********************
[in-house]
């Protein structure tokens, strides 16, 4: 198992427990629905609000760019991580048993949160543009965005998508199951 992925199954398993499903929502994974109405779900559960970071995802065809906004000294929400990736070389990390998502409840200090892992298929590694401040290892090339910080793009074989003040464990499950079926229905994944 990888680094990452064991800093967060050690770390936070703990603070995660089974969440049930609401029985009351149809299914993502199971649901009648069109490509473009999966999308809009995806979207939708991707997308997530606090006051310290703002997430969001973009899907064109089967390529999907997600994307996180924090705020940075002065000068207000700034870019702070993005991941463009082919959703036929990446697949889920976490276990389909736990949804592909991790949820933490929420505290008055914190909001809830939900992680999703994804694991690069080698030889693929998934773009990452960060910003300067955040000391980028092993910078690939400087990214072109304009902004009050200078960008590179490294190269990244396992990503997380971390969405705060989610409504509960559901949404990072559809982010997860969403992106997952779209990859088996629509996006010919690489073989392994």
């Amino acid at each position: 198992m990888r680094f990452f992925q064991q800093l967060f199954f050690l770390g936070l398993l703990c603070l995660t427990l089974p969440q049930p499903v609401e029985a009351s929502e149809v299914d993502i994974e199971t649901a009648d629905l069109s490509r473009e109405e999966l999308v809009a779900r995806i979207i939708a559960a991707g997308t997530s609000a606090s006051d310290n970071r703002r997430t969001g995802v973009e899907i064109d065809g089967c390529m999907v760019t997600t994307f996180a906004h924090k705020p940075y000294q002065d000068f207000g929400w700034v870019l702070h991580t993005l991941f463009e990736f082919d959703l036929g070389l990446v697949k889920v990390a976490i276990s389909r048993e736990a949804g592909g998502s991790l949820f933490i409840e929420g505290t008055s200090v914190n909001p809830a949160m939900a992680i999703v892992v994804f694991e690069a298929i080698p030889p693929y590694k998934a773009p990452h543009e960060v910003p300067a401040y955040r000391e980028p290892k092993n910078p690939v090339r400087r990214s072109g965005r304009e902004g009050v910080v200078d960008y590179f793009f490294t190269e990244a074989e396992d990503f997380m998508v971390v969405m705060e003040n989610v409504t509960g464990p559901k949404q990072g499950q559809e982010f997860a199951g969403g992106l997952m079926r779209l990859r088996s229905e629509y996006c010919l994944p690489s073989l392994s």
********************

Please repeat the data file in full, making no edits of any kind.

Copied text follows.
[in-house]
């Protein structure tokens, strides 16, 4: 198992427990629905609000760019991580048993949160543009965005998508199951 992925199954398993499903929502994974109405779900559960970071995802065809906004000294929400990736070389990390998502409840200090892992298929590694401040290892090339910080793009074989003040464990499950079926229905994944 990888680094990452064991800093967060050690770390936070703990603070995660089974969440049930609401029985009351149809299914993502199971649901009648069109490509473009999966999308809009995806979207939708991707997308997530606090006051310290703002997430969001973009899907064109089967390529999907997600994307996180924090705020940075002065000068207000700034870019702070993005991941463009082919959703036929990446697949889920976490276990389909736990949804592909991790949820933490929420505290008055914190909001809830939900992680999703994804694991690069080698030889693929998934773009990452960060910003300067955040000391980028092993910078690939400087990214072109304009902004009050200078960008590179490294190269990244396992990503997380971390969405705060989610409504509960559901949404990072559809982010997860969403992106997952779209990859088996629509996006010919690489073989392994």
């Amino acid at each position: 198992m990888r680094f990452f992925q064991q800093l967060f199954f050690l770390g936070l398993l703990c603070l995660t427990l089974p969440q049930p499903v609401e029985a009351s929502e149809v299914d993502i994974e199971t649901a009648d629905l069109s490509r473009e109405e999966l999308v809009a779900r995806i979207i939708a559960a991707g997308t997530s609000a606090s006051d310290n970071r703002r997430t969001g995802v973009e899907i064109d065809g089967c390529m999907v760019t997600t994307f996180a906004h924090k705020p940075y000294q002065d000068f207000g929400w700034v870019l702070h991580t993005l991941f463009e990736f082919d959703l036929g070389l990446v697949k889920v990390a976490i276990s389909r048993e736990a949804g592909g998502s991790l949820f933490i409840e929420g505290t008055s200090v914190n909001p809830a949160m939900a992680i999703v892992v994804f694991e690069a298929i080698p030889p693929y590694k998934a773009p990452h543009e960060v910003p300067a401040y955040r000391e980028p290892k092993n910078p690939v090339r400087r990214s072109g965005r304009e902004g009050v910080v200078d960008y590179f793009f490294t190269e990244a074989e396992d990503f997380m998508v971390v969405m705060e003040n989610v409504t509960g464990p559901k949404q990072g499950q559809e982010f997860a199951g969403g992106l997952m079926r779209l990859r088996s229905e629509y996006c010919l994944p690489s073989l392994s």